For the uninitiated, the Whole 30 is a sort of nutritional reset wherein you eat nothing but whole, unprocessed fruits, vegetables, meats and fats for 30 days. Now, I have long taken an adversarial position on fad diets, which I think, with few exceptions, are totally stupid. I take umbrage at the suggestion that I am not good enough as I am and that a new fad diet will fix whatever is wrong with me, which invariably ends up meaning whatever is wrong with my physical appearance according to the beauty standards of others. But what appealed to me about the Whole 30 was the simplicity of the thing: you are only meant to follow it for 30 days, and it doesn’t promote ideas that I think are totally crazy, such as limiting fruit intake because fruit is supposedly not good for you. And the thing that attracted me to the Whole 30 most of all was the similarities to my regular diet, which was already mostly devoid of processed food and junk. And so I set out to change my diet, however minimally, for 30 days to see if there was anything I ate on a regular basis that might be causing my headaches, sleeplessness and muscle cramps. For 30 days, there was no bread, no cheese, no chocolate, no legumes, no alcohol. I thought it would be hard, but I was willing to make the sacrifice if it meant that a non-medical intervention might the key to solving all my problems.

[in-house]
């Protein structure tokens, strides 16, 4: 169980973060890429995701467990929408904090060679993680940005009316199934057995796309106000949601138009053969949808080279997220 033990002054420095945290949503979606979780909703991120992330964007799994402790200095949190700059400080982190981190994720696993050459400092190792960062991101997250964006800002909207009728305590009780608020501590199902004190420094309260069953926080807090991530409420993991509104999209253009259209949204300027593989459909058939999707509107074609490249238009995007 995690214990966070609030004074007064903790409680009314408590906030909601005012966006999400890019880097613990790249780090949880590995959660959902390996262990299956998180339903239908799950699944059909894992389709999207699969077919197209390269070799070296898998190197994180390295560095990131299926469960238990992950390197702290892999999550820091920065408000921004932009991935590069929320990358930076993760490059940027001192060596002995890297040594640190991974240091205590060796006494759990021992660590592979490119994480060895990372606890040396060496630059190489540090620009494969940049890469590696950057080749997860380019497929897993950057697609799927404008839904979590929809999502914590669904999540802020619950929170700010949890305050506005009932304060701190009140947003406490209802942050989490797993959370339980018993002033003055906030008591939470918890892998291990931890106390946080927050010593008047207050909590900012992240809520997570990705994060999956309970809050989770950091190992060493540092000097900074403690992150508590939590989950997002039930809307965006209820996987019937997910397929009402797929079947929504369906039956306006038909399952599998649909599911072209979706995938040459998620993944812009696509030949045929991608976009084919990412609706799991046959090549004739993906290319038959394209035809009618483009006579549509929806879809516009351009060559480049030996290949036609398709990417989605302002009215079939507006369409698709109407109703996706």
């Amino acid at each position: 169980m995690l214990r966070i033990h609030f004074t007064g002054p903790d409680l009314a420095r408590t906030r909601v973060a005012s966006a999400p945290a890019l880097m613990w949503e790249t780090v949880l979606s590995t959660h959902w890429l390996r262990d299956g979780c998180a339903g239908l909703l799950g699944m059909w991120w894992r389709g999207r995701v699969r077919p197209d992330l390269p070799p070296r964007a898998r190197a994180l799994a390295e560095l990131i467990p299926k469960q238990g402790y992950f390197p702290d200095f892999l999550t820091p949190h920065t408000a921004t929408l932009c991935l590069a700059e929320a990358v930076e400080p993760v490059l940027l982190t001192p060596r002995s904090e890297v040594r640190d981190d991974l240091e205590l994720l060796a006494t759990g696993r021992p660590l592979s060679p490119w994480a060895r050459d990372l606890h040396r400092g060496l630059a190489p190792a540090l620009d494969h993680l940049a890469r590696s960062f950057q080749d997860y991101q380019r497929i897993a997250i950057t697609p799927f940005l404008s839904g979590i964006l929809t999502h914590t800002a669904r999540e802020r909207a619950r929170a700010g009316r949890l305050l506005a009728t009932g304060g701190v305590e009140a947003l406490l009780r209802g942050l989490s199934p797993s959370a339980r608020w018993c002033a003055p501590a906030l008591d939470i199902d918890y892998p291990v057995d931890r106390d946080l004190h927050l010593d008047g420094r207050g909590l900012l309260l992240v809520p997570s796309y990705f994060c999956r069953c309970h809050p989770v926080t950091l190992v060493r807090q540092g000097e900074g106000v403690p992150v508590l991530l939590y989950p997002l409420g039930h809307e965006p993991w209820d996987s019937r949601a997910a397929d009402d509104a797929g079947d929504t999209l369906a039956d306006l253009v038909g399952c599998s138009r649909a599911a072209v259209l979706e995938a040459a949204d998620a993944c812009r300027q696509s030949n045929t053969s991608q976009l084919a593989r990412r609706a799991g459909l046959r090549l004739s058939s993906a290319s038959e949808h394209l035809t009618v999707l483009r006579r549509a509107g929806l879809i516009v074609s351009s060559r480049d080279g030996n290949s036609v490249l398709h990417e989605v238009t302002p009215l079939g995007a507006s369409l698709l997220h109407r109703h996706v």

Needless to say, the transformation of my general well being since starting the Whole 30 has been nothing short of remarkable. Within less than a week, my daily headaches were gone and I began sleeping through the night without interruption. The muscle cramps took a bit longer to dissipate, but they did go away eventually. I began to feel far more alert throughout the day than I did before the Whole 30, and focusing on even very boring tasks became much, much easier than before. Beyond my physical complaints, I began to feel very good. My default setting shifted from grumpy to happy, and it’s been a lot easier for me to be content with myself as a person and to dial back the self-criticism that informed many of my thoughts and actions. Before the Whole 30, I didn’t even realize that it was possible to feel this good, and it’s a bit (but only a bit) of a sore point to learn that I’ve spent 32 years of my life not realizing that simple changes to my diet could have such a profound effect on my happiness and well being.